1) We were waiting at a light to make a left onto a small one way street. The street was only one car wide. Except a car was stopped there, driving the wrong way. We were signalling our intention, and honked, as this idiot had to get out of the way. He didn’t move. Eventually, we said screw it and decided to just continue to the next street. As we did so, the light changed, and the guy driving the wrong way had the nerve to honk.

2) 2 blocks away, we were on a two way (2 lane) street, driving behind a slower moving car. Suddenly, another car is driving along next to us, in the wrong lane, as if it were a one way street. ignoring the double yellow line, this driving continued cruising with as if nothing was wrong. We slowed down to let this idiot merge into our lane. Instead, he made a right turn directly across our path into the next street. WTF.

Anyway, it was fun to visit Philly, and I hope to be back.

6 Replies to “More thoughts about Philly – East Cost Trip Part 3”

    1. Thanks for the link. The oddest part about the driving behavior is how little traffic there was. There was almost no wait at any traffic light, so I couldnt see a reason for road rage and such.

  1. Philly drivers are truly horrible. This also extends to the 'burbs. Be lucky you never tried to drive on Lincoln or Kelly Drives–35 mph-signed roads treated like Interstates.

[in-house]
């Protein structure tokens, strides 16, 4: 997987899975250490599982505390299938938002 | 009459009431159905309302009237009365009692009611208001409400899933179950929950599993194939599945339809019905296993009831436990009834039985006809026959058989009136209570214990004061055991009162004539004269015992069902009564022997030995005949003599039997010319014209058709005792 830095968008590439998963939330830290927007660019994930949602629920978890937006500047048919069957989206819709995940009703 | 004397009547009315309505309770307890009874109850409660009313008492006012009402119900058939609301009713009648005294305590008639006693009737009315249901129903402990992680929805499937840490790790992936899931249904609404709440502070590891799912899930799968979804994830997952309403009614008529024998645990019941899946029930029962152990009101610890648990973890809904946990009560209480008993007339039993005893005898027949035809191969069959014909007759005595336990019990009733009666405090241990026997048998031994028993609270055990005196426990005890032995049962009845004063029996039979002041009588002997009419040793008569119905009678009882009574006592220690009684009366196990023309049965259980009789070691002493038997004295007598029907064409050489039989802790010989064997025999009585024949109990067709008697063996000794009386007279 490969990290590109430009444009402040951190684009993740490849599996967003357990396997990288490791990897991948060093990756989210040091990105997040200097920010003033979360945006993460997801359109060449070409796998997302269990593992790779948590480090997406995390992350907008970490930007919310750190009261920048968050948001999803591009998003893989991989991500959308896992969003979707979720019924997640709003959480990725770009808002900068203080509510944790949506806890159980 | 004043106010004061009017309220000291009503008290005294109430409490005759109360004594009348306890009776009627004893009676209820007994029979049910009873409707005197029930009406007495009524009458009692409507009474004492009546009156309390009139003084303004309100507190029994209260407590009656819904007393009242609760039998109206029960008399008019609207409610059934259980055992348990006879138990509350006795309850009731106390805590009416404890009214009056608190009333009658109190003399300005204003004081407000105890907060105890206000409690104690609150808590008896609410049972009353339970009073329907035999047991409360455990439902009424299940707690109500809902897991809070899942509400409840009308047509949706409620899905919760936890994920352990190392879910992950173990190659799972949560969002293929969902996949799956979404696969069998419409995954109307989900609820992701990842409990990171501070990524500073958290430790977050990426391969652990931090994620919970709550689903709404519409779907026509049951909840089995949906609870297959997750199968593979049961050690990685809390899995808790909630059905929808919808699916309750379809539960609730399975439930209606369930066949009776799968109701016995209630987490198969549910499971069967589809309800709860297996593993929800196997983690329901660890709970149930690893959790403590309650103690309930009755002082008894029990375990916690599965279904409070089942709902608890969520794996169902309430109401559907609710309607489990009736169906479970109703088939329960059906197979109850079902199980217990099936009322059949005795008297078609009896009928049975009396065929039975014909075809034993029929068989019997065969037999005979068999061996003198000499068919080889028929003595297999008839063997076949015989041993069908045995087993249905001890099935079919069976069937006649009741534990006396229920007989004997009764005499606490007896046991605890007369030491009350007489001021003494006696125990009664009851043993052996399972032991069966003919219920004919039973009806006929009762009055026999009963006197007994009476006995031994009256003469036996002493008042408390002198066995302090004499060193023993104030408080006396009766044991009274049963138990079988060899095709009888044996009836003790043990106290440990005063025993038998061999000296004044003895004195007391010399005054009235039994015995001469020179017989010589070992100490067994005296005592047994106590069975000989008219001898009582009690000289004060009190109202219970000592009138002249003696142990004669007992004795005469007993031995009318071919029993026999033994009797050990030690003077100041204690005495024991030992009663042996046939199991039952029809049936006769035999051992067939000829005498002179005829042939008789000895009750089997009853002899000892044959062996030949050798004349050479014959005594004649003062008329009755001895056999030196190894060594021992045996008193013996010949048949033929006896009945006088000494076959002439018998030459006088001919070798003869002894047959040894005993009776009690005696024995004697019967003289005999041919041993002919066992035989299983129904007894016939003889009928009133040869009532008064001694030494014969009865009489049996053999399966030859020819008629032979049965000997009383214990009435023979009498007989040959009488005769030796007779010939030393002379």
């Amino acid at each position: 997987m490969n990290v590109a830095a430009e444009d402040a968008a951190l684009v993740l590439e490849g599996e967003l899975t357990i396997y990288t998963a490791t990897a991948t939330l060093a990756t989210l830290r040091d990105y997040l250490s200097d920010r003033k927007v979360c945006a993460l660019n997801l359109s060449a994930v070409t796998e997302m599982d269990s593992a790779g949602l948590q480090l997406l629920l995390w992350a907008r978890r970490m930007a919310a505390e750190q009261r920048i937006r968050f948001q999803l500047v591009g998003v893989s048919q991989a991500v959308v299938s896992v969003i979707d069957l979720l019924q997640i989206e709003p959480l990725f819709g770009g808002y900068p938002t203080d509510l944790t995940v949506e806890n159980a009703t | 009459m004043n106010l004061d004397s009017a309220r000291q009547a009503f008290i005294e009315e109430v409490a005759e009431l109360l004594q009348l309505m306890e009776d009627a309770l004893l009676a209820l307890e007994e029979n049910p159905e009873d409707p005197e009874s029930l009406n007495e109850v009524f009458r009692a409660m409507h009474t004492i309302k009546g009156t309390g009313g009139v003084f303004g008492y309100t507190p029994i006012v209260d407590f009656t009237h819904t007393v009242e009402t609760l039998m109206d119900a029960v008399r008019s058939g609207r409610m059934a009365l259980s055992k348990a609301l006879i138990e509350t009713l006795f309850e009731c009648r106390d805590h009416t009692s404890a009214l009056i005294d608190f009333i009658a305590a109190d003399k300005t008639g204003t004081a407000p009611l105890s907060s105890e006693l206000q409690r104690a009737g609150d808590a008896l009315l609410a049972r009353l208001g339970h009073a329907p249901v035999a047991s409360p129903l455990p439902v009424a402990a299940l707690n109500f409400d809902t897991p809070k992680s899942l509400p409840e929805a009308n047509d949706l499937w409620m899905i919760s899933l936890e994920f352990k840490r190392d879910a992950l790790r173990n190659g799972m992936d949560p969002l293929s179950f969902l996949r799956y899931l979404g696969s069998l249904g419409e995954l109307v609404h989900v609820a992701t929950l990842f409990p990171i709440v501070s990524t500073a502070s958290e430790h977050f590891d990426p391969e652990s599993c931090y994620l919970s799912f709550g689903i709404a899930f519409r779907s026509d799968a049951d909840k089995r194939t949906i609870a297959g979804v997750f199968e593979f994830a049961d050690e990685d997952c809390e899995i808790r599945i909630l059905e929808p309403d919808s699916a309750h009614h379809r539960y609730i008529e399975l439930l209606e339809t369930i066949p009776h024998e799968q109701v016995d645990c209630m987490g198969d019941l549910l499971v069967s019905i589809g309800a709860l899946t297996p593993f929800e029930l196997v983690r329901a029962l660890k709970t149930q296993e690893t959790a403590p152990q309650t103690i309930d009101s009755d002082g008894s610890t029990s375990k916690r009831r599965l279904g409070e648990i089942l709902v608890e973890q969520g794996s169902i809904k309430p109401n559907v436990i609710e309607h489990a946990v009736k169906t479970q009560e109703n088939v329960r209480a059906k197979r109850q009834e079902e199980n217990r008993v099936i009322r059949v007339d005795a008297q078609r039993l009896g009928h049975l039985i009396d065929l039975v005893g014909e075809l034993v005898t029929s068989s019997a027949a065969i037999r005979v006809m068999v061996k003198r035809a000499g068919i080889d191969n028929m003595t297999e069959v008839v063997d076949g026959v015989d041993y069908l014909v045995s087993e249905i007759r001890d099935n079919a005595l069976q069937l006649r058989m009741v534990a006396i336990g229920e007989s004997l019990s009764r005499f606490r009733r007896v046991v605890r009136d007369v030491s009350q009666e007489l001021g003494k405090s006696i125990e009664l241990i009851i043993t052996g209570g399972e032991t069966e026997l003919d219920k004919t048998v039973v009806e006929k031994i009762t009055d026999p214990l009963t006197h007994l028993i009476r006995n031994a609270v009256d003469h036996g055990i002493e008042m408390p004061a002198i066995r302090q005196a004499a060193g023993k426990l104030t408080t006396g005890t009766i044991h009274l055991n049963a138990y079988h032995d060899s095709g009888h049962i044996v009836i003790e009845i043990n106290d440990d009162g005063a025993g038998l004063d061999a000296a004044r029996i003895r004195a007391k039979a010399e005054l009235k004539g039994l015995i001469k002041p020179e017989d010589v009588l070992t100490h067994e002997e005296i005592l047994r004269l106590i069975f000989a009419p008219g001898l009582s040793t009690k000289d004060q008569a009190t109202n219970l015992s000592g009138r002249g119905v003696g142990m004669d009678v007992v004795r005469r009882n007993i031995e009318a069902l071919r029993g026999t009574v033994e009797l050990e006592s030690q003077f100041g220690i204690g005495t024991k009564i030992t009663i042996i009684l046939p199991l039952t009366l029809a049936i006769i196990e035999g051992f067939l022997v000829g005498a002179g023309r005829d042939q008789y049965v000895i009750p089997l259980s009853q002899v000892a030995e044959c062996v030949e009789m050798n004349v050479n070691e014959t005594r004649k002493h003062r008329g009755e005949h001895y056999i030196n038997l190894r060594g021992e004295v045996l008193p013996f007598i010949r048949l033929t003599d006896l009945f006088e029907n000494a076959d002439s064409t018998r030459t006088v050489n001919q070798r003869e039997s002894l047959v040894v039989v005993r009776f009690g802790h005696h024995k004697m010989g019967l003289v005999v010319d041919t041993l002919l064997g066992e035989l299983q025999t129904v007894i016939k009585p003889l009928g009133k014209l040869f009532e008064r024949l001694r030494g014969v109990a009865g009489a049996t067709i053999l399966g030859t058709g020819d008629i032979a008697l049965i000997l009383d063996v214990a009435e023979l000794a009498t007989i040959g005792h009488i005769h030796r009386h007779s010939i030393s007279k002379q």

I'm a little surprised that your impressions are those of a quiet city. The parts of town you were in are usually extremely busy. Did you have a chance to visit some of the outlying neighborhoods? Northern Liberties, Fairmount, Passyunk Square? Manayunk, with its old world charm? Roxborough? East Falls? Victorian-era Chestnut Hill? Mt. Airy? Southwest Center City, with its oodles of brand-new housing? Some of the older settlements on the Main Line? Most of those places are a subway or train ride away.

    BTW the reason the 11th St. El stop is so quiet at 9:30 is because Market East closes down around 8:00. It's stupid and the absolute worst way to entice shoppers to what is supposed to be your main street.

    I wish you'd told me you were coming to town. We could've met up in Manayunk…

  2. Most cities didn't realize that the ADA applies to sidewalks and crosswalks until the "Sacramento Sidewalk Case" of 2003, over a decade after the passage of the ADA.

    A number of major cities resisted until they were sued, including Chicago:

    As a result, most sidewalk and crosswalk infrastructure predates the ADA rules and was done in a haphazard manner. You'll generally only find "good" curb cuts where the sidewalks were redone less than 10 years ago. This is true even though "best practice" advice for accessible sidewalks and crosswalks dates to 1961 or earlier.

    Some cities, and the California state government, are still trying to evade the ADA requirements:

    Philly has actually been behaving itself since the Sacramento case, but practically all of Philly's sidewalks were last repaired long, long before 2003.


    1. Thanks for those links, Im going to be writing soon about how Fresno apparently completely disregards ADA when it comes to crosswalks all over town….and brand new ones too.

Leave a Reply

Your email address will not be published. Required fields are marked *